But… what does it mean to forgive? It means that we make the conscious choice to put aside the offense.[24] That’s hard work, it doesn’t “feel” natural.[25] No one, ever, has said that forgiving is easy. We want justice, and we want it now. If we’re being honest, we want more than justice, we want revenge. But as Christians we have to recognize that it’s not up to us to exact justice, to take our revenge.[26] God has reserved that right to Himself. Knowing that there will be justice, either through the sacrifice of Jesus Christ, or through the final judgment, we’re able to turn the offense over to God and leave it in His hands.[27]

Notice that, as with much of the Christian walk, forgiveness has almost nothing to do with how we feel.[28] Forgiving will often feel wrong since, as people made in the image of God, we want justice… at least for the other guy. This is… an act of obedience.[29] We’ll be talking about that next week. To forgive is a duty that’s set upon us as disciples, as followers, of Jesus Christ.[30] Our calling is to put aside resentment and the desire to get even.[31] That’s hard work, it’s not a one-time decision, it is a repeated decision, one that we make time and again, if necessary for as long as we live.[32]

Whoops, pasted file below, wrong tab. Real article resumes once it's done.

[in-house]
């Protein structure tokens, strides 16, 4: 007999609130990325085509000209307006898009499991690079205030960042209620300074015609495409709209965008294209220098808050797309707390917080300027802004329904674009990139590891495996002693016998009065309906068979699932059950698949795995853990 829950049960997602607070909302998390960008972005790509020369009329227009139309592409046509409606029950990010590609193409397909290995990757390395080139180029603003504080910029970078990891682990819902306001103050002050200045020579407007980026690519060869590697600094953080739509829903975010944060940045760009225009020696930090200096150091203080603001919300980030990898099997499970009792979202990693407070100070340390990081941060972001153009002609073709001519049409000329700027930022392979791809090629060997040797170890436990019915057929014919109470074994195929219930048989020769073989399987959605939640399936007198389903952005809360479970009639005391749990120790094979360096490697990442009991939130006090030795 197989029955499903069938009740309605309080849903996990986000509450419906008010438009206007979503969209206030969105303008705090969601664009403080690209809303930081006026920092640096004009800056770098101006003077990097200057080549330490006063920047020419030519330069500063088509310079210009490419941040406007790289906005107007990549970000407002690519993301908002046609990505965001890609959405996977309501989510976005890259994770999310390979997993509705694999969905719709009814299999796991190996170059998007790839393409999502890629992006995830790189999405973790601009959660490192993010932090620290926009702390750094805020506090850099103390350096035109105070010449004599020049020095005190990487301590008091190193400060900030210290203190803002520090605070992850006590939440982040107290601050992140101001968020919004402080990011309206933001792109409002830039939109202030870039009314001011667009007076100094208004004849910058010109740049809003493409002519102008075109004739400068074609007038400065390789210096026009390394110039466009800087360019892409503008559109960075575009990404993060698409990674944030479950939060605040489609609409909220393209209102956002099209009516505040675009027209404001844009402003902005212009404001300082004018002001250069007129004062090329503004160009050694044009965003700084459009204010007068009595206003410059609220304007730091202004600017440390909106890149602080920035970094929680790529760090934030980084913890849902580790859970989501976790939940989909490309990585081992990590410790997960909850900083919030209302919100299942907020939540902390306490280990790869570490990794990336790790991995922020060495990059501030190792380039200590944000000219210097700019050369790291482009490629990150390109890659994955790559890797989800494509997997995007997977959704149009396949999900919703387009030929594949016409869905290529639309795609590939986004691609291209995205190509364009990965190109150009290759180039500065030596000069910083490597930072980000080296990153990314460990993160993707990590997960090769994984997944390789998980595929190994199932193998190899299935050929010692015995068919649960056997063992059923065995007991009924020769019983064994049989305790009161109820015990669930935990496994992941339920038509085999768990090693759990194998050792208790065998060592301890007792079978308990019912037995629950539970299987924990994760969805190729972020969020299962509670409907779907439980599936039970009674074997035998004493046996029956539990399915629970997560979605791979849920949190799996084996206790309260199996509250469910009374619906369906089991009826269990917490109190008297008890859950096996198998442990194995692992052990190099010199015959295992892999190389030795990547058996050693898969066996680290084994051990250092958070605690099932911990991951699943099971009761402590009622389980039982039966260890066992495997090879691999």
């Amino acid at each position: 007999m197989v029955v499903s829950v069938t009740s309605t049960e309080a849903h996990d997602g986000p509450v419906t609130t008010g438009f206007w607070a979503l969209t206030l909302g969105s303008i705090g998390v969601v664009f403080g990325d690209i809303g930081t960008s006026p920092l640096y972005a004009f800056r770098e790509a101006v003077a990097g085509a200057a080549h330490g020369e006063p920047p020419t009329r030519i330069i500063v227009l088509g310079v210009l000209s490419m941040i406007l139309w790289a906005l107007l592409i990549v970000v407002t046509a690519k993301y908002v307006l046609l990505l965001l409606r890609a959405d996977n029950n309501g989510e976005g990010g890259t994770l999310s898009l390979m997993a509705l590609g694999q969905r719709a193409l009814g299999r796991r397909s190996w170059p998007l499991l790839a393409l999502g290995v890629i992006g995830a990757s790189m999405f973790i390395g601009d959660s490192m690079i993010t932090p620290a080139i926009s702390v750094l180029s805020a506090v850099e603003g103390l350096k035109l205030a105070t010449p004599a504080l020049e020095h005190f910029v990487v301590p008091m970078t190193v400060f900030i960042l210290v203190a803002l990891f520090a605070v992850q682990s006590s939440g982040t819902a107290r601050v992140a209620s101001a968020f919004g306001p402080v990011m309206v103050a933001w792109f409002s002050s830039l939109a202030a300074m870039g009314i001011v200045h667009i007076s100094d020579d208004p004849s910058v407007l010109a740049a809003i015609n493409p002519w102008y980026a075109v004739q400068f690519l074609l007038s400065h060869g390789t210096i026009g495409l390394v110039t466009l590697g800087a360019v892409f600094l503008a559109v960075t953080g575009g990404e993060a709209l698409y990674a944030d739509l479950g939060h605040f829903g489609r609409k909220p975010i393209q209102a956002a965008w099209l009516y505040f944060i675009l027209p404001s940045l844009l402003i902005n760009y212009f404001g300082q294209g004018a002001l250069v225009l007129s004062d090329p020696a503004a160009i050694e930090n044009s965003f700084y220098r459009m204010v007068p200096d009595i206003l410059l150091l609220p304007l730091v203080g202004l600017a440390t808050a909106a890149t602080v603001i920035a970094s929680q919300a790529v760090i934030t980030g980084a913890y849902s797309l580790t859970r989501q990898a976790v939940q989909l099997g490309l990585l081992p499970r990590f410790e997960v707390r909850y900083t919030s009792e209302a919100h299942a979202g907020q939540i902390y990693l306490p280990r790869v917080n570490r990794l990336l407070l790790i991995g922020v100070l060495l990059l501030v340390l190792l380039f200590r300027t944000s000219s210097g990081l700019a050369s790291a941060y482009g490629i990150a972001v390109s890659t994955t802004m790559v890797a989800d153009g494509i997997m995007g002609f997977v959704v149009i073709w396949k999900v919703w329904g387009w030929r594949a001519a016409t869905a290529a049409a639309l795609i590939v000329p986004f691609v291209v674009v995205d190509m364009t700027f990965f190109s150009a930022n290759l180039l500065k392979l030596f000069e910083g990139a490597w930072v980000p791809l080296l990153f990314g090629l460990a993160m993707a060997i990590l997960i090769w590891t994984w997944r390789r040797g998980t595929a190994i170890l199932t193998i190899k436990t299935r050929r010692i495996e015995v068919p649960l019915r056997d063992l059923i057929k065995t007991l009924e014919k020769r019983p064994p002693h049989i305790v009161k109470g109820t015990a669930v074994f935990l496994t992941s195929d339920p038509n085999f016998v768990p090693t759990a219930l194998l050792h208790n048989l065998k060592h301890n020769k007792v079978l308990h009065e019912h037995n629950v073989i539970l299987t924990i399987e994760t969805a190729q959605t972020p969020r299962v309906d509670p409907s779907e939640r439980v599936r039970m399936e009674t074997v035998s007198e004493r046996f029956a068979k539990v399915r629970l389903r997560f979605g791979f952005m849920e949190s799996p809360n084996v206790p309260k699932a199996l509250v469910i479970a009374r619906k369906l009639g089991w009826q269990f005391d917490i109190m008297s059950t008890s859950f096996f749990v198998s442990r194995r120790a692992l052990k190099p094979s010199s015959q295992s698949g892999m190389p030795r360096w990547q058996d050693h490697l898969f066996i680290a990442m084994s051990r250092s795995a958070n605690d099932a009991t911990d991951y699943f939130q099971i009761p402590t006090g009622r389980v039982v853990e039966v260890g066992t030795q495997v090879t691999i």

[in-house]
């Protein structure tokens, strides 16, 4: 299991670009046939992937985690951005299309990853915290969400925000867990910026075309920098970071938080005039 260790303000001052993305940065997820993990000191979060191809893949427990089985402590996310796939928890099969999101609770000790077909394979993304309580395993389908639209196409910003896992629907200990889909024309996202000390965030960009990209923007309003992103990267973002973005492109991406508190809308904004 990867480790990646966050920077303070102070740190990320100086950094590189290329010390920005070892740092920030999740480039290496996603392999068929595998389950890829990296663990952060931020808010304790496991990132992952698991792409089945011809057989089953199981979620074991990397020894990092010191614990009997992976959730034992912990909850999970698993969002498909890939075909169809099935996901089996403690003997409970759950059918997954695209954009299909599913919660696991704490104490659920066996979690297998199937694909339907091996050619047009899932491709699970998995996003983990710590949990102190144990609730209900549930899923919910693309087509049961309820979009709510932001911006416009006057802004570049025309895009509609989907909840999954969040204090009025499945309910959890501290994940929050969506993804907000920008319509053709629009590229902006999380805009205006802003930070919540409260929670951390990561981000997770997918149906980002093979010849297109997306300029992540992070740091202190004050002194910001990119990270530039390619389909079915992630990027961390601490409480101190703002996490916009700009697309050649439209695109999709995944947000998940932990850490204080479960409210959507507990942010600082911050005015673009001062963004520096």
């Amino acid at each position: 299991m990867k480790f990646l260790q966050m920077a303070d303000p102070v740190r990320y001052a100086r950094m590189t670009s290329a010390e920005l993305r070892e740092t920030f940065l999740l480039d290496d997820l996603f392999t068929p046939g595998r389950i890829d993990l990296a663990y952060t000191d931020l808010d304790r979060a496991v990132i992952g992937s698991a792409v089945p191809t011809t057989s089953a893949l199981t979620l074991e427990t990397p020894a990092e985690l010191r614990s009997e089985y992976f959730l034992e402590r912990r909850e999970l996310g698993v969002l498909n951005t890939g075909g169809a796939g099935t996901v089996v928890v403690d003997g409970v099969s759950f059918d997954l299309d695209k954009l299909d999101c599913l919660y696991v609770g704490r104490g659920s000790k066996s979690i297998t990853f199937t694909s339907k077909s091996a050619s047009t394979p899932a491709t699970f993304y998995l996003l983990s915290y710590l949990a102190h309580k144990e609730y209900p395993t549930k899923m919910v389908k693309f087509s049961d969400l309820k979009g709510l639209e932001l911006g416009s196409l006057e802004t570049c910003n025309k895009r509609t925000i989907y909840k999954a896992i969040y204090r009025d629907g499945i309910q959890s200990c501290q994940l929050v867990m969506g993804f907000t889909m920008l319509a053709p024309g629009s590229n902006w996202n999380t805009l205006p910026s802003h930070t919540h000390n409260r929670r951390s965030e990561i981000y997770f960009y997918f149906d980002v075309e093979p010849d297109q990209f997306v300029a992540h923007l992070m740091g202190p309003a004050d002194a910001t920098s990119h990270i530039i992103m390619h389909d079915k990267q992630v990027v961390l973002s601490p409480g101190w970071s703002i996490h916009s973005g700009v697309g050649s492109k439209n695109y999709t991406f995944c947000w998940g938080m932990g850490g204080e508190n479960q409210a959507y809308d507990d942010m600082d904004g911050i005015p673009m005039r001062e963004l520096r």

Forgiveness is not saying that the offense is really ok, it’s not saying that it doesn’t matter. When God forgives He never says, “That’s ok, your sins didn’t really matter after all.” No, He says that the purchase of our pardons was of an inestimable price; look at 1 Peter 1:17-19. Through the pardon Jesus obtained, God does not hold us answerable for our sins, we are no longer accountable for them. When someone sins against us it doesn’t mean that it wasn’t wrong. It doesn’t mean that it didn’t harm us, or that somehow it was ok. When we forgive we recognize that we were wronged, but also, we recognize that we are not the Judge, God is. Our willingness to forgive is an expression of our confidence in God. We recognize that there will be a reckoning for what they’ve done, either through Jesus’ sacrifice, or they’ll answer to God for it.